1974 April 29

“Expletive Deleted”: Nixon Releases Edited White House Watergate Tapes

 

Under pressure because of the expanding Watergate scandal (see the break-in that began it all on June 17, 1972), President Richard Nixon’s White House released edited transcripts of the previously secret White House tape recordings on this day. The released versions were heavily redacted to remove apparent vulgarities. The phrase “expletive deleted,” which was inserted in their place, became a national catchphrase, widely used by comedians and others.

Historian Joan Hoff examined the original recordings, however, and concluded that the editing only made conversations seem worse than they actually were. Nixon refused to turn over a more damaging group of tape recordings to the Watergate Special Prosecutor; when the Supreme Court ordered him to do so, in United States v. Nixon on July 24, 1974, the recordings confirmed Nixon’s actions to obstruct justice and quickly led to his resignation as president, on August 9, 1974.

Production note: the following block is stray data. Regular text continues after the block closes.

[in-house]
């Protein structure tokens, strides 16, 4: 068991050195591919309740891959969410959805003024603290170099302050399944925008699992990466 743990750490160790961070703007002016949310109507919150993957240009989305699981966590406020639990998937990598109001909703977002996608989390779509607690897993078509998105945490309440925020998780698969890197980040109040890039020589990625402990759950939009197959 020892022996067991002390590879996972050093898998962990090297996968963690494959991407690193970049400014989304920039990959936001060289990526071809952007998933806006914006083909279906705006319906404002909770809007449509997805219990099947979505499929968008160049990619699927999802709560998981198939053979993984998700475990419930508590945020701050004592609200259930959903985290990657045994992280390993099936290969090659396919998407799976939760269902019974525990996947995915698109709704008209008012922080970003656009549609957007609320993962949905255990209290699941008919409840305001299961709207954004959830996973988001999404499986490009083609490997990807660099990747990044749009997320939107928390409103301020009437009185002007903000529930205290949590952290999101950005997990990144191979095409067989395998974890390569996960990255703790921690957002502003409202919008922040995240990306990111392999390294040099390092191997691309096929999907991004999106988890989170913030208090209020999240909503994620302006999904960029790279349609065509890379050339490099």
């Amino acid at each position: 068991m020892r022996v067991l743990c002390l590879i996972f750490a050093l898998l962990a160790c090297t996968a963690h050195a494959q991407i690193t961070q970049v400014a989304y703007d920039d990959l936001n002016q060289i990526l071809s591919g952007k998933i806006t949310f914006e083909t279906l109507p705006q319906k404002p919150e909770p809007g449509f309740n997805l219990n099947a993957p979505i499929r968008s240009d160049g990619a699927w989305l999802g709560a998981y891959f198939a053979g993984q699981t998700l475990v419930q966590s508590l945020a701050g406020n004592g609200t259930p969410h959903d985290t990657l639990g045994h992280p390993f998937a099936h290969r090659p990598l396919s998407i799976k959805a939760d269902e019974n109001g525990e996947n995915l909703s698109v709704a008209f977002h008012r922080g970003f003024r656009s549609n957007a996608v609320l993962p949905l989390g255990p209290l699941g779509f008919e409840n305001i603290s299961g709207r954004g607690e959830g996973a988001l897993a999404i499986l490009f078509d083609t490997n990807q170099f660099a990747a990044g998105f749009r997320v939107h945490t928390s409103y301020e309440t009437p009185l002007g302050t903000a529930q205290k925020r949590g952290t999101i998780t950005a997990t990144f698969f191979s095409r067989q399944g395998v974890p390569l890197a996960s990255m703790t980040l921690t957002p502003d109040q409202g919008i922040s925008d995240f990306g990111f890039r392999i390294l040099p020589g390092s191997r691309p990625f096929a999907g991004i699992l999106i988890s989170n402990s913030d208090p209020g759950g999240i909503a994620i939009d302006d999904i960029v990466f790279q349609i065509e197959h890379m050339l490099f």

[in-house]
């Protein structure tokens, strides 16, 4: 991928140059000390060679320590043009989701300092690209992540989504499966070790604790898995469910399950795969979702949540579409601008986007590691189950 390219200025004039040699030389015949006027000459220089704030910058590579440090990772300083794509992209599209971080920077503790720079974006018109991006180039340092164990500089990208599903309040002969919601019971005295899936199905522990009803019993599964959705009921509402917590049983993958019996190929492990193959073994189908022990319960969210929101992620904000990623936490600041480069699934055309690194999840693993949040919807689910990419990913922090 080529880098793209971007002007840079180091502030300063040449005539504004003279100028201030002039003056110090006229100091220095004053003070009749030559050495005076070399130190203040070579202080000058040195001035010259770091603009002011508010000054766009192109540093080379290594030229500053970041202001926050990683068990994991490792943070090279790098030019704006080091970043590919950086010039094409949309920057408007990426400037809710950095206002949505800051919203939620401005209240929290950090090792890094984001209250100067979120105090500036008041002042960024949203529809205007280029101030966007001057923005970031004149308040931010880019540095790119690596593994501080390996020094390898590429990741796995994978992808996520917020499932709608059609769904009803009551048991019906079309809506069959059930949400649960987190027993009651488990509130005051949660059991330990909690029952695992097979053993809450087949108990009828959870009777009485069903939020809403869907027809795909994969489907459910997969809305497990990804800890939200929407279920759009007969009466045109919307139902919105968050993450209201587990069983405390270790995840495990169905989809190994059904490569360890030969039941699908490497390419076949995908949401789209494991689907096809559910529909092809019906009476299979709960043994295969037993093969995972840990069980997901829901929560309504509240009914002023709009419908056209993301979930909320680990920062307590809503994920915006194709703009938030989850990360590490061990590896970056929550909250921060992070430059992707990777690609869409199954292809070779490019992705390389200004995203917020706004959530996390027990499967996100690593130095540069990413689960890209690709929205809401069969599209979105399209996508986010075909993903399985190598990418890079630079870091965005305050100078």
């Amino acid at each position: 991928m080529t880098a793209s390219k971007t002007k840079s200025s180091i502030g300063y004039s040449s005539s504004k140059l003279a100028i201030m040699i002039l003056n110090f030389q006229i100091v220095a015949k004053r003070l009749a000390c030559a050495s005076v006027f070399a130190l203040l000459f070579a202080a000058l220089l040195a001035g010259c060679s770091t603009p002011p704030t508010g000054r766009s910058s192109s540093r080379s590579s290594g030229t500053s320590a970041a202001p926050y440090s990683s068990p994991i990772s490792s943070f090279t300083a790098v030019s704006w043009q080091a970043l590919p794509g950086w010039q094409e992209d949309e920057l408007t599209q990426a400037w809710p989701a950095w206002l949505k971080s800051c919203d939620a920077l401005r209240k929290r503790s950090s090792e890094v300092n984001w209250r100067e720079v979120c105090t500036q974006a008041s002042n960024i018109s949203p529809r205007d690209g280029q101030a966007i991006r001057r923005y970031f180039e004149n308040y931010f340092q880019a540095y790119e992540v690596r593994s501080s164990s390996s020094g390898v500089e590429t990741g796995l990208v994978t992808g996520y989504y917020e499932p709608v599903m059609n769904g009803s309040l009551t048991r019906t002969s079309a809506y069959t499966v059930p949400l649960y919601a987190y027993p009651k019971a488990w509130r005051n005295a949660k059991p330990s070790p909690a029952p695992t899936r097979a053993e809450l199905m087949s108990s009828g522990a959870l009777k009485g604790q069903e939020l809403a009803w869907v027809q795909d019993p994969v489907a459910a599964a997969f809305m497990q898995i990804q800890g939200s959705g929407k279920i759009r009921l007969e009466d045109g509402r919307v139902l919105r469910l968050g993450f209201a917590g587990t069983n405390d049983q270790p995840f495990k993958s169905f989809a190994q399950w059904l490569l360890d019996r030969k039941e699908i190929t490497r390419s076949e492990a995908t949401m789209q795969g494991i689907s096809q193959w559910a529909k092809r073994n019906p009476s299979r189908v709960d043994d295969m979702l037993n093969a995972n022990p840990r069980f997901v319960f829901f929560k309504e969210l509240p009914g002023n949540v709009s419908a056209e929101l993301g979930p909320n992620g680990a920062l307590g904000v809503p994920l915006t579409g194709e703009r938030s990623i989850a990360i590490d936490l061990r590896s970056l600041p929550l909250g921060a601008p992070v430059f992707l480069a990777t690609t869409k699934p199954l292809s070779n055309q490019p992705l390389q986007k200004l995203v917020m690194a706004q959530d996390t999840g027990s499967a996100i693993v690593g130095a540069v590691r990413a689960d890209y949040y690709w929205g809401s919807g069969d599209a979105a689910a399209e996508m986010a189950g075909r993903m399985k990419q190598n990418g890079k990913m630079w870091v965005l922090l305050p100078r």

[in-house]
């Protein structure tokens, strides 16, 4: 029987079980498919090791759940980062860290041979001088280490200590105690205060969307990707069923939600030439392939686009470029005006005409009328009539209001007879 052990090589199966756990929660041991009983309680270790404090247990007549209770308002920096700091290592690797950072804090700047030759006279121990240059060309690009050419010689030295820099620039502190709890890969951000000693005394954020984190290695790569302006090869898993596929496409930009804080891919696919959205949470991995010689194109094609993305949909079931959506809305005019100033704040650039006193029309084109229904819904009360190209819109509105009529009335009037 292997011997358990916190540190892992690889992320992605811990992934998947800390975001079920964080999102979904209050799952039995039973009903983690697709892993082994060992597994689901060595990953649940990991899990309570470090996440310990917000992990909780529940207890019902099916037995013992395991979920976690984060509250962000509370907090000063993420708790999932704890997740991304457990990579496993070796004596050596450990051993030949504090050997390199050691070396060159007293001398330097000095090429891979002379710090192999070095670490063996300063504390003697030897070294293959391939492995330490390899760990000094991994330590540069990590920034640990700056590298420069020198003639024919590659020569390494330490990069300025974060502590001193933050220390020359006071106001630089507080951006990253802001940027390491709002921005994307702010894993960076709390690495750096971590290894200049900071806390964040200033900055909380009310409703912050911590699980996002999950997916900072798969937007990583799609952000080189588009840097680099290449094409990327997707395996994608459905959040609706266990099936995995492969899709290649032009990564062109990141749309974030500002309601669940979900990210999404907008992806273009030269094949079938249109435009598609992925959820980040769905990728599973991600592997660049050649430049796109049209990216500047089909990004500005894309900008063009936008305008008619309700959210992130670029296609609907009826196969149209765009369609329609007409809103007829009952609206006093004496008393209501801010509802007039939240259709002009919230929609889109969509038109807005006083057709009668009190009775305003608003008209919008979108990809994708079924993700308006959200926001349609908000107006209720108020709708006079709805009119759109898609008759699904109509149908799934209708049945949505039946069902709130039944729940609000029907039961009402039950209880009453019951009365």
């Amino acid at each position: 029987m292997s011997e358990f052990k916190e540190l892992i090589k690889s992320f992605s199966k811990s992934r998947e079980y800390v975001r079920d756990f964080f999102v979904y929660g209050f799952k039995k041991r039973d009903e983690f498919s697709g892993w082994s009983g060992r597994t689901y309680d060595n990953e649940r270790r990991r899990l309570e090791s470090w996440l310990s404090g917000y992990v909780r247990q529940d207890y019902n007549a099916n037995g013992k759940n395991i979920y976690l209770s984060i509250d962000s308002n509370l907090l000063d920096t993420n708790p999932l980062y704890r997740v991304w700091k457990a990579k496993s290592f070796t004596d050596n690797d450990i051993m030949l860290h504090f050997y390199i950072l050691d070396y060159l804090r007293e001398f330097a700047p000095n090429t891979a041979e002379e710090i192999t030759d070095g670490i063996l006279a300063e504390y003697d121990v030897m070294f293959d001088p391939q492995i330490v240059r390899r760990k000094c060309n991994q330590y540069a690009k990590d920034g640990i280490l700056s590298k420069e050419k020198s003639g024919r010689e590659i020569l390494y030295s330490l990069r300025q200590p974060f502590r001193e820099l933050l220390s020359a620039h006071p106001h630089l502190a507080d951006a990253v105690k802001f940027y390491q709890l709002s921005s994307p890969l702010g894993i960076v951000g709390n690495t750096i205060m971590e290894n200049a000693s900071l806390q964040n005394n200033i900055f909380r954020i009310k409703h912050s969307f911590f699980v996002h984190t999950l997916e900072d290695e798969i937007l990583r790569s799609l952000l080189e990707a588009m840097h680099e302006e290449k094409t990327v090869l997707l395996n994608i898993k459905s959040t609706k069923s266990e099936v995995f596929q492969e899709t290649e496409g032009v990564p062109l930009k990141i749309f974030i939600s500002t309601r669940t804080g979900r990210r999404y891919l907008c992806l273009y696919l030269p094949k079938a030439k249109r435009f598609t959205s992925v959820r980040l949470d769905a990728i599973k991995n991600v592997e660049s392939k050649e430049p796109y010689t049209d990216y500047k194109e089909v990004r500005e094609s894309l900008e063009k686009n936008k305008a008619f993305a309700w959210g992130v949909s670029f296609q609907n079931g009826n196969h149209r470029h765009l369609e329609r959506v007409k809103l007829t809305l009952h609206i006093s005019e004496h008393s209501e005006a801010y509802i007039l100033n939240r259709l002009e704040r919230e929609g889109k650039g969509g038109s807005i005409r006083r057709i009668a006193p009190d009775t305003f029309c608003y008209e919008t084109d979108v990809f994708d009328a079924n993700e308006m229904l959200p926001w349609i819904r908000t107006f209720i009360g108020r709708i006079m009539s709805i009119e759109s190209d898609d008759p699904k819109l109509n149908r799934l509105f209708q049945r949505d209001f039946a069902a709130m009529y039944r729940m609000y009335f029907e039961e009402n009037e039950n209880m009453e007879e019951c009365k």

The Watergate burglary on June 17, 1972 touched off a national scandal that gripped the nation for 15 months from the day of the original Watergate burglary to President Richard Nixon’s resignation. The burglary set in motions investigations that uncovered other abuses of power by President Nixon and several members of his administration. These included the famous “enemies” list of critics of the administration who were targeted for retaliation (August 16, 1971), and the White House “Plumbers” unit that burglarized the office of Daniel Ellsberg’s psychiatrist on September 9, 1971. Nixon was impeached by the House of Representatives in August 1974, and he resigned in disgrace on August 9, 1974. President Gerald Ford pardoned Nixon on September 8, 1974, for any crimes he may have committed while president.

Read the Redacted Transcripts: The White House Transcripts (1974)

Listen to the White House tapes: http://www.nixonlibrary.gov/

Read historian Hoff’s analysis: Joan Hoff, Nixon Reconsidered (1994)

Read the Senate Watergate Committee report: https://www.maryferrell.org/mffweb/archive/viewer/showDoc.do?docId=144965

Read: Stanley Kutler, The Wars of Watergate: The Last Crisis of Richard Nixon (1990)

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